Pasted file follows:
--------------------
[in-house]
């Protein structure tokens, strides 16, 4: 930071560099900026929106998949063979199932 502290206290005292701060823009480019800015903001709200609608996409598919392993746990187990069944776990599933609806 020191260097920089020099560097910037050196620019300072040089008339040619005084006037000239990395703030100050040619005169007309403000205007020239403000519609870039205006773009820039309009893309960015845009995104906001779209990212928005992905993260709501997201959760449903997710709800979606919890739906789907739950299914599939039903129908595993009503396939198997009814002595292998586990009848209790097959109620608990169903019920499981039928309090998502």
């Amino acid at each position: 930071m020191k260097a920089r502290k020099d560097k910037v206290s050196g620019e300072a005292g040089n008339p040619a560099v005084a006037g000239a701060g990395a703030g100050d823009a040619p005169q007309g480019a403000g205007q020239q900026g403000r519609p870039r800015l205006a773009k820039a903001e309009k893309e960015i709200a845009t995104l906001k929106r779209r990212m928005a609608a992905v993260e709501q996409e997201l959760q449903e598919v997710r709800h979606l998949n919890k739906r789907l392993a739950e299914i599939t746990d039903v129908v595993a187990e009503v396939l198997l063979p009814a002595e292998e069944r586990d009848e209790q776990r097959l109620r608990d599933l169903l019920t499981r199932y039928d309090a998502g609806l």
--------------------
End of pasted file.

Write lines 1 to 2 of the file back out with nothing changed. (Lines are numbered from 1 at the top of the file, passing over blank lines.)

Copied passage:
[in-house]
């Protein structure tokens, strides 16, 4: 930071560099900026929106998949063979199932 502290206290005292701060823009480019800015903001709200609608996409598919392993746990187990069944776990599933609806 020191260097920089020099560097910037050196620019300072040089008339040619005084006037000239990395703030100050040619005169007309403000205007020239403000519609870039205006773009820039309009893309960015845009995104906001779209990212928005992905993260709501997201959760449903997710709800979606919890739906789907739950299914599939039903129908595993009503396939198997009814002595292998586990009848209790097959109620608990169903019920499981039928309090998502």